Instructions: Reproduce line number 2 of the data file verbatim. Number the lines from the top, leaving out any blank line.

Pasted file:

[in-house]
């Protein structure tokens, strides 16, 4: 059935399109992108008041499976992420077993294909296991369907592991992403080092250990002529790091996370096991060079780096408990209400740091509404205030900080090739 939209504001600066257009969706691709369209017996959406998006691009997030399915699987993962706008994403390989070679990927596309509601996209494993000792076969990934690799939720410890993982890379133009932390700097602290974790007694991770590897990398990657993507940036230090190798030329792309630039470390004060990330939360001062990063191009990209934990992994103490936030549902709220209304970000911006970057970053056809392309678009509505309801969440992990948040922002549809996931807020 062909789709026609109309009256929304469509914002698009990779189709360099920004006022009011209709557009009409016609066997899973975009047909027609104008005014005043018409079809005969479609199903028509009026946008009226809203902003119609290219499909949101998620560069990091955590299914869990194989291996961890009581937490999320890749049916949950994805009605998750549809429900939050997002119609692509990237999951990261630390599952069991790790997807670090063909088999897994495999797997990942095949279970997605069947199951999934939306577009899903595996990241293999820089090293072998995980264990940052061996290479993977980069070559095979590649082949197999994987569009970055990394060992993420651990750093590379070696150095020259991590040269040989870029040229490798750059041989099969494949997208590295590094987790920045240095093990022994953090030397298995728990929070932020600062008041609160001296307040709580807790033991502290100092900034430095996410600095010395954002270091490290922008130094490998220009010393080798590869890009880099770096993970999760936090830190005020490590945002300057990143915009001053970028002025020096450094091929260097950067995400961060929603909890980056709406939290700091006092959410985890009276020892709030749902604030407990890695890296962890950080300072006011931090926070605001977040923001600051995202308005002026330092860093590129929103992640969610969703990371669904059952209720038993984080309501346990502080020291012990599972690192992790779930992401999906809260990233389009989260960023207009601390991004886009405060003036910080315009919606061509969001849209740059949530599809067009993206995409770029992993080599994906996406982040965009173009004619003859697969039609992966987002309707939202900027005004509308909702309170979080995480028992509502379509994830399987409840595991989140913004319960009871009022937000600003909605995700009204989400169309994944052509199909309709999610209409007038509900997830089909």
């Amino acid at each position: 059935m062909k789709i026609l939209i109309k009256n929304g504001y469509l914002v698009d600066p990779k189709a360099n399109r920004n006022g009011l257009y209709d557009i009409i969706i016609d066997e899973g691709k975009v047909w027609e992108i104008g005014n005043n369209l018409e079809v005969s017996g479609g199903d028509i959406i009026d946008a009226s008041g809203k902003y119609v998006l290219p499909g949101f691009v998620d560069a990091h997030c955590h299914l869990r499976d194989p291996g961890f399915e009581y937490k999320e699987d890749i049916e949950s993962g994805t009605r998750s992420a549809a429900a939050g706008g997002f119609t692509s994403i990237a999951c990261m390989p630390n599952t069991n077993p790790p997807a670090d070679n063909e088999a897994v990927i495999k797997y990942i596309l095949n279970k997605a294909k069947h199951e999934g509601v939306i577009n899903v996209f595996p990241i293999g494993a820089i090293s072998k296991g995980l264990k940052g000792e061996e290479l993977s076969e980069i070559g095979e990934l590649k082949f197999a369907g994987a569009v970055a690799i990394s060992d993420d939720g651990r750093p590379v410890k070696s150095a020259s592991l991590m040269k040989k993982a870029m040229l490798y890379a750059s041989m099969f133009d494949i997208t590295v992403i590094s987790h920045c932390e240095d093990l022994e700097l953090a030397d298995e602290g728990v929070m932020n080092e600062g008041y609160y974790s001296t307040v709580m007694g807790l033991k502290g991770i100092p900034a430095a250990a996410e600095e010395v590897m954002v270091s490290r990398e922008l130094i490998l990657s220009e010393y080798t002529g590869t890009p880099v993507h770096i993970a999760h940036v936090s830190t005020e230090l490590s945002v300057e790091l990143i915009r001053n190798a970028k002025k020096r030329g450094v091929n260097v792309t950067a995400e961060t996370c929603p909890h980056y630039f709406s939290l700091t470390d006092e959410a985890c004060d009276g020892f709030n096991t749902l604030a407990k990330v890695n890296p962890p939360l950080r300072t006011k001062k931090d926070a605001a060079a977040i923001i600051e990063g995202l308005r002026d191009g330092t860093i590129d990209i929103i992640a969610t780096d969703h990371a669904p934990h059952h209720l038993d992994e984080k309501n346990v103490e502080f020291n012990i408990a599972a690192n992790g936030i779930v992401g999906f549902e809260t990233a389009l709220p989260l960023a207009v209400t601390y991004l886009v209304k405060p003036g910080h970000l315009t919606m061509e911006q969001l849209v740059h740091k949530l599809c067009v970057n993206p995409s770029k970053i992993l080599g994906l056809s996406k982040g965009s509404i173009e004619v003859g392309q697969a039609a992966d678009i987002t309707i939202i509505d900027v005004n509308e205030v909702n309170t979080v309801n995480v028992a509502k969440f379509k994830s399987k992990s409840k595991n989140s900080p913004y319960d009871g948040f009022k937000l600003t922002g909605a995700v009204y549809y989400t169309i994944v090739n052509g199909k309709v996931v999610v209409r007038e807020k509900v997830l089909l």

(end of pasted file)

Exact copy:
């Protein structure tokens, strides 16, 4: 059935399109992108008041499976992420077993294909296991369907592991992403080092250990002529790091996370096991060079780096408990209400740091509404205030900080090739 939209504001600066257009969706691709369209017996959406998006691009997030399915699987993962706008994403390989070679990927596309509601996209494993000792076969990934690799939720410890993982890379133009932390700097602290974790007694991770590897990398990657993507940036230090190798030329792309630039470390004060990330939360001062990063191009990209934990992994103490936030549902709220209304970000911006970057970053056809392309678009509505309801969440992990948040922002549809996931807020 062909789709026609109309009256929304469509914002698009990779189709360099920004006022009011209709557009009409016609066997899973975009047909027609104008005014005043018409079809005969479609199903028509009026946008009226809203902003119609290219499909949101998620560069990091955590299914869990194989291996961890009581937490999320890749049916949950994805009605998750549809429900939050997002119609692509990237999951990261630390599952069991790790997807670090063909088999897994495999797997990942095949279970997605069947199951999934939306577009899903595996990241293999820089090293072998995980264990940052061996290479993977980069070559095979590649082949197999994987569009970055990394060992993420651990750093590379070696150095020259991590040269040989870029040229490798750059041989099969494949997208590295590094987790920045240095093990022994953090030397298995728990929070932020600062008041609160001296307040709580807790033991502290100092900034430095996410600095010395954002270091490290922008130094490998220009010393080798590869890009880099770096993970999760936090830190005020490590945002300057990143915009001053970028002025020096450094091929260097950067995400961060929603909890980056709406939290700091006092959410985890009276020892709030749902604030407990890695890296962890950080300072006011931090926070605001977040923001600051995202308005002026330092860093590129929103992640969610969703990371669904059952209720038993984080309501346990502080020291012990599972690192992790779930992401999906809260990233389009989260960023207009601390991004886009405060003036910080315009919606061509969001849209740059949530599809067009993206995409770029992993080599994906996406982040965009173009004619003859697969039609992966987002309707939202900027005004509308909702309170979080995480028992509502379509994830399987409840595991989140913004319960009871009022937000600003909605995700009204989400169309994944052509199909309709999610209409007038509900997830089909």